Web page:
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!T.O.O.H.! - Free Speech review

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Band: !T.O.O.H.!
Album: Free Speech
Release date: November 2020

01. Pět Neděl Ve Srubu
02. Unést, Prcat A Čekat
03. Nácek Radikál
04. Kratochvíle Pana M
05. Proto Moudří V Ústraní
06. Tfuj, Jirko!
07. Roztřískám Jim Papule
08. Zrozen K Božským Cílům
09. Pak Jí Ruce Svážu
10. Čarovné Mlíčí
11. Poslední Hon Dcery Doktora Hamky, Majitele Nejedné Golfové Jamky
12. Komouš

!T.O.O.H.!: the band whose music is as unusual as their name. Free Speech is exactly as peculiar as you would expect a !T.O.O.H.! record to be, but is it any good?

More than most bands, !T.O.O.H.! is one that I can thank Metal Storm for introducing me to them. I almost never see a reference to them outside of this website, and even friends with interest in more extreme music have never heard of them; in contrast, one of the most prominent users of the site when I first joined had styled their username after the band's, and the hype surrounding Řád A Trest here introduced me to one of the most exciting releases under the grindcore umbrella that I've ever come across, a mesmerizing display of extremity and sheer weirdness. The group broke up shortly after the release of Řád A Trest for several years, and the resounding lack of success their comeback album Democratic Solution found (with the album currently residing in our all-time bottom 20 albums of all time at the time of publication) resulted in another hiatus. Free Speech is their second attempt at a comeback, and whilst it's still somewhat flawed, it's a far more successful attempt at what it sounded like !T.O.O.H.! were attempting on Democratic Solution.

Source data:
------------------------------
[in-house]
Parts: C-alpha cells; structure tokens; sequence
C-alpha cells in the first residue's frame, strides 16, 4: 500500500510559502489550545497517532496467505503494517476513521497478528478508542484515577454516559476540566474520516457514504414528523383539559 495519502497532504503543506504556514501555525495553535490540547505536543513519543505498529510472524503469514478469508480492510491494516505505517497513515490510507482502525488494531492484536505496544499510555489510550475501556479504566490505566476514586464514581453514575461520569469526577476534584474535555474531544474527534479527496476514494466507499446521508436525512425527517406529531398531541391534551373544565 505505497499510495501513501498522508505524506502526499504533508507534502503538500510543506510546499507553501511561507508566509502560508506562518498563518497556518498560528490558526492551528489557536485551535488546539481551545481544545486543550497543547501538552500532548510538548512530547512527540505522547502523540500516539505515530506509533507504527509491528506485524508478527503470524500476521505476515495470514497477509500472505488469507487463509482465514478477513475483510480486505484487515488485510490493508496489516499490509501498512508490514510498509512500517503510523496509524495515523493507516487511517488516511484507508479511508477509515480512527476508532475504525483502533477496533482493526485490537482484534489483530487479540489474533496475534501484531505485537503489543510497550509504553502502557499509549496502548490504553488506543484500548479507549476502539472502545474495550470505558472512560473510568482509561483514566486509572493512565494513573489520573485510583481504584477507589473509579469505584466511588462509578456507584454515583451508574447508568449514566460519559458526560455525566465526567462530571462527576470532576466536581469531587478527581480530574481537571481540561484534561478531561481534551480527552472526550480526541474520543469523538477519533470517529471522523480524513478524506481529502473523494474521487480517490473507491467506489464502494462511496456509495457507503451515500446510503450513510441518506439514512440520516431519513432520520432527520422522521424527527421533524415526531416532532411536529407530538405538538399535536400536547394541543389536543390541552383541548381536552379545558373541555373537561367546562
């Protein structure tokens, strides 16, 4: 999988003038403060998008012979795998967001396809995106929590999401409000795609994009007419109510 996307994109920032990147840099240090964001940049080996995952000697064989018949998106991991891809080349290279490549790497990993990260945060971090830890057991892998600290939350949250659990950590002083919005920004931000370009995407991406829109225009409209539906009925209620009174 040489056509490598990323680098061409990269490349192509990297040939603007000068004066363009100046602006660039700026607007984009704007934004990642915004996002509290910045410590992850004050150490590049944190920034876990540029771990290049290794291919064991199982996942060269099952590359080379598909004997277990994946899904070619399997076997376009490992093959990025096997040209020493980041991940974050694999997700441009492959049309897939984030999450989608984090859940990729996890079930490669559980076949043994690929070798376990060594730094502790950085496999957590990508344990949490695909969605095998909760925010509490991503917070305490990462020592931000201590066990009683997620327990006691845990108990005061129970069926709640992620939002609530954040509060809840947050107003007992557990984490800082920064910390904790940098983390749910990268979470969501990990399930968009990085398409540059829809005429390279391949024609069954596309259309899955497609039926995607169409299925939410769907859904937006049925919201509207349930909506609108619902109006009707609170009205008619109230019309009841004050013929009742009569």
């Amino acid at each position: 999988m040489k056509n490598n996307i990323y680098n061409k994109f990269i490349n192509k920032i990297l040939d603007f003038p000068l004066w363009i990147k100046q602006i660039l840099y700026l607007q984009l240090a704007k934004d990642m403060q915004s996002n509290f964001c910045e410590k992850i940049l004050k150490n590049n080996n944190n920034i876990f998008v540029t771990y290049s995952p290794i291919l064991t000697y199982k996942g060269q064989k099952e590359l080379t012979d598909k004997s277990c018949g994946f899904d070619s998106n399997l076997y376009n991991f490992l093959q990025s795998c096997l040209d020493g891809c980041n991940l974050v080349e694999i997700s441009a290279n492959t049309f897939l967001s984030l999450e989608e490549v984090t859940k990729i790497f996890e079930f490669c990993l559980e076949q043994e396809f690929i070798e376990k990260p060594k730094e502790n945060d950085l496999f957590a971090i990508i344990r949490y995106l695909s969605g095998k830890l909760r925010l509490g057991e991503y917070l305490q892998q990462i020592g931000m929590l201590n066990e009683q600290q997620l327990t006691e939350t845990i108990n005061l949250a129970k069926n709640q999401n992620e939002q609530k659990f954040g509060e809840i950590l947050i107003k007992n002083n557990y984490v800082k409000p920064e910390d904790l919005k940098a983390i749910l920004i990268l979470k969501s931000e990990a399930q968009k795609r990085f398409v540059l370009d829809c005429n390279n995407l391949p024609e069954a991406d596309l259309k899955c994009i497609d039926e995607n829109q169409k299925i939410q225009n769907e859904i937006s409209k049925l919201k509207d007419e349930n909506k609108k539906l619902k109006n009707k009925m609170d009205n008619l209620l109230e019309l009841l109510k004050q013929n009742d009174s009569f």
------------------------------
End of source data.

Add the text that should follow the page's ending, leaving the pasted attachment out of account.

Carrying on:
It feels insensitive to use some of the adjectives most commonly used to describe music as exuberant as !T.O.O.H.!'s given Humanoid's schizophrenia diagnosis, but for those unacquainted with the group, the avant-garde/technical grindcore sound on their earlier material was absurdly frenetic, unpredictable, extreme and yet prone to occasional hints of melody. Democratic Solution, however, saw the punishing blast beats, savage vocals and frantic, technical guitar work all greatly diminished in prominence or thrown out altogether, with a more electronic-oriented sound with spoken/sung vocals. These questionable decisions, and the huge drop in energy that resulted from them, left most listeners completely bemused.

Although Free Speech does still utilize some of the electronic elements introduced on Democratic Solution (the brash video game-esque synths that accompany the first vocals on "Pět Neděl Ve Srubu" make an immediate impression), they're substantially less prominent, and have been incorporated more naturally alongside the extreme metal aspects from Řád A Trest that had been left by the wayside. Regular blast beats, highly technical guitar work, chop-change song structures and nasty rasps are mercifully back in !T.O.O.H.!'s sound, ensuring that Free Speech's a difficult listen for the right reasons this time; anyone familiar with their earlier albums would recognize "Čarovné Mlíčí" as a !T.O.O.H.! song. The vocals aren't entirely extreme; sung/chanted vocals pop up from time to time, such as midway through "Poslední Hon Dcery Doktora Hamky, Majitele Nejedné Golfové Jamky", and whilst they're not entirely well executed, they fit impressively well alongside music as extreme as what they are set against.